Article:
Abstract:
We investigate the gravitational energy emission of an ultrarelativistic particle radially falling into a D-dimensional black hole. We numerically integrate the equations describing black hole gravitational perturbations and obtain energy spectra, total energy and angular distribution of the emitted gravitational radiation. The black hole quasinormal modes for scalar, vector, and tensor perturbations are computed in the WKB approximation. We discuss our results in the context of black hole production at the TeV scale.

Abstract:
We investigate the ultrarelativistic boost of a Schwarzschild black hole immersed in an external electromagnetic field, described by an exact solution of the Einstein-Maxwell equations found by Ernst (the ``Schwarzschild-Melvin'' metric). Following the classical method of Aichelburg and Sexl, the gravitational field generated by a black hole moving ``with the speed of light'' and the transformed electromagnetic field are determined. The corresponding exact solution describes an impulsive gravitational wave propagating in the static, cylindrically symmetric, electrovac universe of Melvin, and for a vanishing electromagnetic field it reduces to the well known Aichelburg-Sexl pp-wave. In the boosting process, the original Petrov type I of the Schwarzschild-Melvin solution simplifies to the type II on the impulse, and to the type D elsewhere. The geometry of the wave front is studied, in particular its non-constant Gauss curvature. In addition, a more general class of impulsive waves in the Melvin universe is constructed by means of a six-dimensional embedding formalism adapted to the background. A coordinate system is also presented in which all the impulsive metrics take a continuous form. Finally, it is shown that these solutions are a limiting case of a family of exact gravitational waves with an arbitrary profile. This family is identified with a solution previously found by Garfinkle and Melvin. We thus complement their analysis, in particular demonstrating that such spacetimes are of type II and belong to the Kundt class.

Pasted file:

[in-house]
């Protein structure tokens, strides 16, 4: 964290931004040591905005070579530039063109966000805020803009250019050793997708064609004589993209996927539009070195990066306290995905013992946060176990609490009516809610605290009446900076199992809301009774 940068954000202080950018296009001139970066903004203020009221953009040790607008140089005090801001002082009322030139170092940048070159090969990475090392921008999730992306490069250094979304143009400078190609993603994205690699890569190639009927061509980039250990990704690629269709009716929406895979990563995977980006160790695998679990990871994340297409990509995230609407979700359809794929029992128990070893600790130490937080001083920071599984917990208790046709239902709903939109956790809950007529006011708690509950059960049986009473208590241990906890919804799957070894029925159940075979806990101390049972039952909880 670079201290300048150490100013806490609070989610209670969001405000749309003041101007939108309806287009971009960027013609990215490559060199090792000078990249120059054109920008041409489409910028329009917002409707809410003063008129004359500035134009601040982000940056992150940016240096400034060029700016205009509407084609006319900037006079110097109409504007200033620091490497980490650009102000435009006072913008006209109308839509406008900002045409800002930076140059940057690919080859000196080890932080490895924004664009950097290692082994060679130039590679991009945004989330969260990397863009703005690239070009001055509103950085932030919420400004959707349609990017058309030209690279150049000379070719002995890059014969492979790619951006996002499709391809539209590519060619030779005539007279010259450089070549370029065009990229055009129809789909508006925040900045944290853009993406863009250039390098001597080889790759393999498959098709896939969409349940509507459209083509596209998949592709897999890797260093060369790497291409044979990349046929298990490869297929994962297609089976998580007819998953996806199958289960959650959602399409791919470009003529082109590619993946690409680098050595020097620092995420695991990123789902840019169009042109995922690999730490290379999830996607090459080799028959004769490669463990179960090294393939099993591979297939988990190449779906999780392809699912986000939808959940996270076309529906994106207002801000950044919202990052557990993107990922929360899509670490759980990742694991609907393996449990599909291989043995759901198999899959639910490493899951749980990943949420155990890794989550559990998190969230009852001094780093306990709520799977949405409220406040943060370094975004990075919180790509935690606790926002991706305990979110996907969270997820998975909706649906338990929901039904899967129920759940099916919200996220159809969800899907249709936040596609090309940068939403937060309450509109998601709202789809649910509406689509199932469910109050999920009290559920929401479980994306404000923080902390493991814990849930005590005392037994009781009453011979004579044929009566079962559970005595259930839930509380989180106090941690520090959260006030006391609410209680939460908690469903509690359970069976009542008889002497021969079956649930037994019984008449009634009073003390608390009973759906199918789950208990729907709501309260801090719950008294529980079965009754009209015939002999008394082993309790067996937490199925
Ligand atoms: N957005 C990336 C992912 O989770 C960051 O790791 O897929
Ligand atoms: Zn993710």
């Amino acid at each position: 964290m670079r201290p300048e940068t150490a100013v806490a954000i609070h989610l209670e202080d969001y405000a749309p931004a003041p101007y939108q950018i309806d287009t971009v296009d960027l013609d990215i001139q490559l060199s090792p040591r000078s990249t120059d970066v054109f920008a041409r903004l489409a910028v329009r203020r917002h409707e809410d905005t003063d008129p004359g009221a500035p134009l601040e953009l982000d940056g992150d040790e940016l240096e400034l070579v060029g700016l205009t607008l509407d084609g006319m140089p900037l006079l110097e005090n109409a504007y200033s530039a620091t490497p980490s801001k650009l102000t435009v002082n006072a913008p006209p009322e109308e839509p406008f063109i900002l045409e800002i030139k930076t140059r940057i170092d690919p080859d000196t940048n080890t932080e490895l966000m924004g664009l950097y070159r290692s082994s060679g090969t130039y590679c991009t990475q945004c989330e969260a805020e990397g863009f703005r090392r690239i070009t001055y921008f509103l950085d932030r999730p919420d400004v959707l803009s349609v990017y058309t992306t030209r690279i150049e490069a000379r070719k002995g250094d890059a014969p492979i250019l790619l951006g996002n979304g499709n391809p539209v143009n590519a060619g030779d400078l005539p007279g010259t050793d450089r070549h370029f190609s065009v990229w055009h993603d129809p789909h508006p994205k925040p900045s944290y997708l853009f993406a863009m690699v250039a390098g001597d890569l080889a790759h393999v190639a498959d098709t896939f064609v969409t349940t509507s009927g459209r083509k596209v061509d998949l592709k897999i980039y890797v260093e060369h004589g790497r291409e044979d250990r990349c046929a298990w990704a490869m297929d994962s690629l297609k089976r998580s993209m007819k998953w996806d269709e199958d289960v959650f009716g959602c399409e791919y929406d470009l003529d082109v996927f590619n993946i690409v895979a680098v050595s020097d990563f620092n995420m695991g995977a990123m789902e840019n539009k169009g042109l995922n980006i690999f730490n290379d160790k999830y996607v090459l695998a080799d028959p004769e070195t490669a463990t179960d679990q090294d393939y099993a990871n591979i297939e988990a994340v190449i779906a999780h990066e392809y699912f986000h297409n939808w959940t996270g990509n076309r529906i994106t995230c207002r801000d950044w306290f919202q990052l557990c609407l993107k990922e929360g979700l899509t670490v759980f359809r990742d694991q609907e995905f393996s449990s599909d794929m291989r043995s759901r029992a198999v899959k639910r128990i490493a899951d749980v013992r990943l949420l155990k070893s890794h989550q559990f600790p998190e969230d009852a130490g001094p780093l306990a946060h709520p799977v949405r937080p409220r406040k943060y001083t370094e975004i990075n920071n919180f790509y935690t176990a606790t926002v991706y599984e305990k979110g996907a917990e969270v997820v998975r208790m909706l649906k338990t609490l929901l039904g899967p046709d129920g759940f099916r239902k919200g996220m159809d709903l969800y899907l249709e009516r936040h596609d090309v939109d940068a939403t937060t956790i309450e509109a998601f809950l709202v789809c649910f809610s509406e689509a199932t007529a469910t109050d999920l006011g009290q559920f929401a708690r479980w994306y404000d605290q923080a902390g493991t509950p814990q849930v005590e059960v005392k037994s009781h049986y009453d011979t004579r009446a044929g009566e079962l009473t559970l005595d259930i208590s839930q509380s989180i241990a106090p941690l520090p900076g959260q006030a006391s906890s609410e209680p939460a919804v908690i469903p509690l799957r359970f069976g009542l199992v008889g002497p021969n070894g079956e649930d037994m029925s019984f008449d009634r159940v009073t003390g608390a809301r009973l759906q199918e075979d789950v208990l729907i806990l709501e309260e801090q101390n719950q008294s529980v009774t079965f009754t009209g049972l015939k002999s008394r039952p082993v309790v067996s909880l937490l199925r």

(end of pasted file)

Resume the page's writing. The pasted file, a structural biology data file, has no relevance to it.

Abstract:
We present a numerical investigation of the gravitational collapse of horizon-size density fluctuations to primordial black holes (PBHs) during the radiation-dominated phase of the Early Universe. The collapse dynamics of three different families of initial perturbation shapes, imposed at the time of horizon crossing, is computed. The perturbation threshold for black hole formation, needed for estimations of the cosmological PBH mass function, is found to be $\delta_{\rm c} \approx 0.7$ rather than the generally employed $\delta_{\rm c} \approx 1/3$, if $\delta$ is defined as $\Delta M/\mh$, the relative excess mass within the initial horizon volume. In order to study the accretion onto the newly formed black holes, we use a numerical scheme that allows us to follow the evolution for long times after formation of the event horizon. In general, small black holes (compared to the horizon mass at the onset of the collapse) give rise to a fluid bounce that effectively shuts off accretion onto the black hole, while large ones do not. In both cases, the growth of the black hole mass owing to accretion is insignificant. Furthermore, the scaling of black hole mass with distance from the formation threshold, known to occur in near-critical gravitational collapse, is demonstrated to apply to primordial black hole formation.